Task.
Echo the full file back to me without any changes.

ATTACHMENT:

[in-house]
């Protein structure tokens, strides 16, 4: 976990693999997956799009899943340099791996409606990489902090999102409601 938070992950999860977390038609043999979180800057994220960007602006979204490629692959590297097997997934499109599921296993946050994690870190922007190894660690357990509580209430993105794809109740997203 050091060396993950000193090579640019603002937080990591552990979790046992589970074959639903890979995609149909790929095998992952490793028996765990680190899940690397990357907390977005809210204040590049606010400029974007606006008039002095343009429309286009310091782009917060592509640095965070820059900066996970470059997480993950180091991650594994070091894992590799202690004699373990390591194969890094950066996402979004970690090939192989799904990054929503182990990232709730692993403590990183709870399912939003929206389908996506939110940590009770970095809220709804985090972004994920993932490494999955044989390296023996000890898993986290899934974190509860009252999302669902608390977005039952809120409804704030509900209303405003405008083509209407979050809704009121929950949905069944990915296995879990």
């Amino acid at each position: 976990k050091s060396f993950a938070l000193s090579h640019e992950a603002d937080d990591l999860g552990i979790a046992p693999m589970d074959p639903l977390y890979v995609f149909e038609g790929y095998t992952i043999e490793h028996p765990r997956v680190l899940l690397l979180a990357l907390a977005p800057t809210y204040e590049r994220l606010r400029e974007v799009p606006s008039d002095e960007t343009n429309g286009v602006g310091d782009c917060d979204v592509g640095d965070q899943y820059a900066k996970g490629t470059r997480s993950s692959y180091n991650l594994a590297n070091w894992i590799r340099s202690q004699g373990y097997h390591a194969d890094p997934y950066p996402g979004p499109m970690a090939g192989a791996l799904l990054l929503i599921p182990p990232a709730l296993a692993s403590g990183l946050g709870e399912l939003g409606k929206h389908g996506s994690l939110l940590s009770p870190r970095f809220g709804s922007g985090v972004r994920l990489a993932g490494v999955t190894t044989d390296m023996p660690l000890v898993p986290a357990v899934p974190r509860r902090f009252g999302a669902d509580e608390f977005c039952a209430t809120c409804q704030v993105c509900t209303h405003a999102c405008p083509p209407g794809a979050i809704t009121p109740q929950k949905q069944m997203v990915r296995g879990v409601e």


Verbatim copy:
[in-house]
């Protein structure tokens, strides 16, 4: 976990693999997956799009899943340099791996409606990489902090999102409601 938070992950999860977390038609043999979180800057994220960007602006979204490629692959590297097997997934499109599921296993946050994690870190922007190894660690357990509580209430993105794809109740997203 050091060396993950000193090579640019603002937080990591552990979790046992589970074959639903890979995609149909790929095998992952490793028996765990680190899940690397990357907390977005809210204040590049606010400029974007606006008039002095343009429309286009310091782009917060592509640095965070820059900066996970470059997480993950180091991650594994070091894992590799202690004699373990390591194969890094950066996402979004970690090939192989799904990054929503182990990232709730692993403590990183709870399912939003929206389908996506939110940590009770970095809220709804985090972004994920993932490494999955044989390296023996000890898993986290899934974190509860009252999302669902608390977005039952809120409804704030509900209303405003405008083509209407979050809704009121929950949905069944990915296995879990």
């Amino acid at each position: 976990k050091s060396f993950a938070l000193s090579h640019e992950a603002d937080d990591l999860g552990i979790a046992p693999m589970d074959p639903l977390y890979v995609f149909e038609g790929y095998t992952i043999e490793h028996p765990r997956v680190l899940l690397l979180a990357l907390a977005p800057t809210y204040e590049r994220l606010r400029e974007v799009p606006s008039d002095e960007t343009n429309g286009v602006g310091d782009c917060d979204v592509g640095d965070q899943y820059a900066k996970g490629t470059r997480s993950s692959y180091n991650l594994a590297n070091w894992i590799r340099s202690q004699g373990y097997h390591a194969d890094p997934y950066p996402g979004p499109m970690a090939g192989a791996l799904l990054l929503i599921p182990p990232a709730l296993a692993s403590g990183l946050g709870e399912l939003g409606k929206h389908g996506s994690l939110l940590s009770p870190r970095f809220g709804s922007g985090v972004r994920l990489a993932g490494v999955t190894t044989d390296m023996p660690l000890v898993p986290a357990v899934p974190r509860r902090f009252g999302a669902d509580e608390f977005c039952a209430t809120c409804q704030v993105c509900t209303h405003a999102c405008p083509p209407g794809a979050i809704t009121p109740q929950k949905q069944m997203v990915r296995g879990v409601e």